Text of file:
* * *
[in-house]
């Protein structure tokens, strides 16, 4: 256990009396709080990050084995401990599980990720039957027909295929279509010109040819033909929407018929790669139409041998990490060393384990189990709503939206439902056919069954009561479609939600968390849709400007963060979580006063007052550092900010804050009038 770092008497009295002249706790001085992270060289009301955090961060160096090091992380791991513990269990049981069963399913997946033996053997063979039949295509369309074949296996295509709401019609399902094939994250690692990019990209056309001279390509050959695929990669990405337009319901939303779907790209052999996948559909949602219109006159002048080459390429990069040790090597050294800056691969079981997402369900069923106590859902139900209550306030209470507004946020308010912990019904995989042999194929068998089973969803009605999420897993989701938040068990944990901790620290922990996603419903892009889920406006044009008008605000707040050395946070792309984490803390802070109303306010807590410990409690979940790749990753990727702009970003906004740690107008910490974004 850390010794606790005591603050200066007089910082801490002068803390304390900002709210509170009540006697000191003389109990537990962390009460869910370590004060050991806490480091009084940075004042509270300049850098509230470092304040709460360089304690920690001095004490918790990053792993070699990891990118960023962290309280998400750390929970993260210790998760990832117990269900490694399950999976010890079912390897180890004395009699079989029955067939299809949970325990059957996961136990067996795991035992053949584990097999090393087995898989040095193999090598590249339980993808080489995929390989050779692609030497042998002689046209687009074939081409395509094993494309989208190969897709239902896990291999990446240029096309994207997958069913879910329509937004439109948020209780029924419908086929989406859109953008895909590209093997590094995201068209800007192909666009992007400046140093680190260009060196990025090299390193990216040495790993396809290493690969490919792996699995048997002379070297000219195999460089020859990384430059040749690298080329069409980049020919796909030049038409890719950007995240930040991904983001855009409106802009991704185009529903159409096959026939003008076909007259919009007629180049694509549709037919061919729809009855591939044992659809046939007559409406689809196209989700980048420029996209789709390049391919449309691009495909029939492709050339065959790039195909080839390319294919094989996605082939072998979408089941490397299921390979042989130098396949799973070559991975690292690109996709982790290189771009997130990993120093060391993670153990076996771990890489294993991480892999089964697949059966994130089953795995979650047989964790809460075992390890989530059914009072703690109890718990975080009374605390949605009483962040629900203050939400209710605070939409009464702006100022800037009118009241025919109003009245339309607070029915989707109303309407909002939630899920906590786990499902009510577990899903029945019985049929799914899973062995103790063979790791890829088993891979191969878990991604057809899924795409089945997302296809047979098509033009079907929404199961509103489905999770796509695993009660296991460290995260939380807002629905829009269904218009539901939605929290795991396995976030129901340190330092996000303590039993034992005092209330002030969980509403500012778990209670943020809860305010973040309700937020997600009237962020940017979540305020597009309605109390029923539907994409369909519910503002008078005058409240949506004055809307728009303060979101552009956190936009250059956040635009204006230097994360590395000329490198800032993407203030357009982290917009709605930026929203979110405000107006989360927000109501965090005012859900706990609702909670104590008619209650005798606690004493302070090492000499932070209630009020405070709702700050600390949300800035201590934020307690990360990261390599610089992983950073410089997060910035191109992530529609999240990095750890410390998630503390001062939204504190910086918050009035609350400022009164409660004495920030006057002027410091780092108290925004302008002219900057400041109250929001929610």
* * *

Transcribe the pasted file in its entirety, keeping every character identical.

[in-house]
């Protein structure tokens, strides 16, 4: 256990009396709080990050084995401990599980990720039957027909295929279509010109040819033909929407018929790669139409041998990490060393384990189990709503939206439902056919069954009561479609939600968390849709400007963060979580006063007052550092900010804050009038 770092008497009295002249706790001085992270060289009301955090961060160096090091992380791991513990269990049981069963399913997946033996053997063979039949295509369309074949296996295509709401019609399902094939994250690692990019990209056309001279390509050959695929990669990405337009319901939303779907790209052999996948559909949602219109006159002048080459390429990069040790090597050294800056691969079981997402369900069923106590859902139900209550306030209470507004946020308010912990019904995989042999194929068998089973969803009605999420897993989701938040068990944990901790620290922990996603419903892009889920406006044009008008605000707040050395946070792309984490803390802070109303306010807590410990409690979940790749990753990727702009970003906004740690107008910490974004 850390010794606790005591603050200066007089910082801490002068803390304390900002709210509170009540006697000191003389109990537990962390009460869910370590004060050991806490480091009084940075004042509270300049850098509230470092304040709460360089304690920690001095004490918790990053792993070699990891990118960023962290309280998400750390929970993260210790998760990832117990269900490694399950999976010890079912390897180890004395009699079989029955067939299809949970325990059957996961136990067996795991035992053949584990097999090393087995898989040095193999090598590249339980993808080489995929390989050779692609030497042998002689046209687009074939081409395509094993494309989208190969897709239902896990291999990446240029096309994207997958069913879910329509937004439109948020209780029924419908086929989406859109953008895909590209093997590094995201068209800007192909666009992007400046140093680190260009060196990025090299390193990216040495790993396809290493690969490919792996699995048997002379070297000219195999460089020859990384430059040749690298080329069409980049020919796909030049038409890719950007995240930040991904983001855009409106802009991704185009529903159409096959026939003008076909007259919009007629180049694509549709037919061919729809009855591939044992659809046939007559409406689809196209989700980048420029996209789709390049391919449309691009495909029939492709050339065959790039195909080839390319294919094989996605082939072998979408089941490397299921390979042989130098396949799973070559991975690292690109996709982790290189771009997130990993120093060391993670153990076996771990890489294993991480892999089964697949059966994130089953795995979650047989964790809460075992390890989530059914009072703690109890718990975080009374605390949605009483962040629900203050939400209710605070939409009464702006100022800037009118009241025919109003009245339309607070029915989707109303309407909002939630899920906590786990499902009510577990899903029945019985049929799914899973062995103790063979790791890829088993891979191969878990991604057809899924795409089945997302296809047979098509033009079907929404199961509103489905999770796509695993009660296991460290995260939380807002629905829009269904218009539901939605929290795991396995976030129901340190330092996000303590039993034992005092209330002030969980509403500012778990209670943020809860305010973040309700937020997600009237962020940017979540305020597009309605109390029923539907994409369909519910503002008078005058409240949506004055809307728009303060979101552009956190936009250059956040635009204006230097994360590395000329490198800032993407203030357009982290917009709605930026929203979110405000107006989360927000109501965090005012859900706990609702909670104590008619209650005798606690004493302070090492000499932070209630009020405070709702700050600390949300800035201590934020307690990360990261390599610089992983950073410089997060910035191109992530529609999240990095750890410390998630503390001062939204504190910086918050009035609350400022009164409660004495920030006057002027410091780092108290925004302008002219900057400041109250929001929610």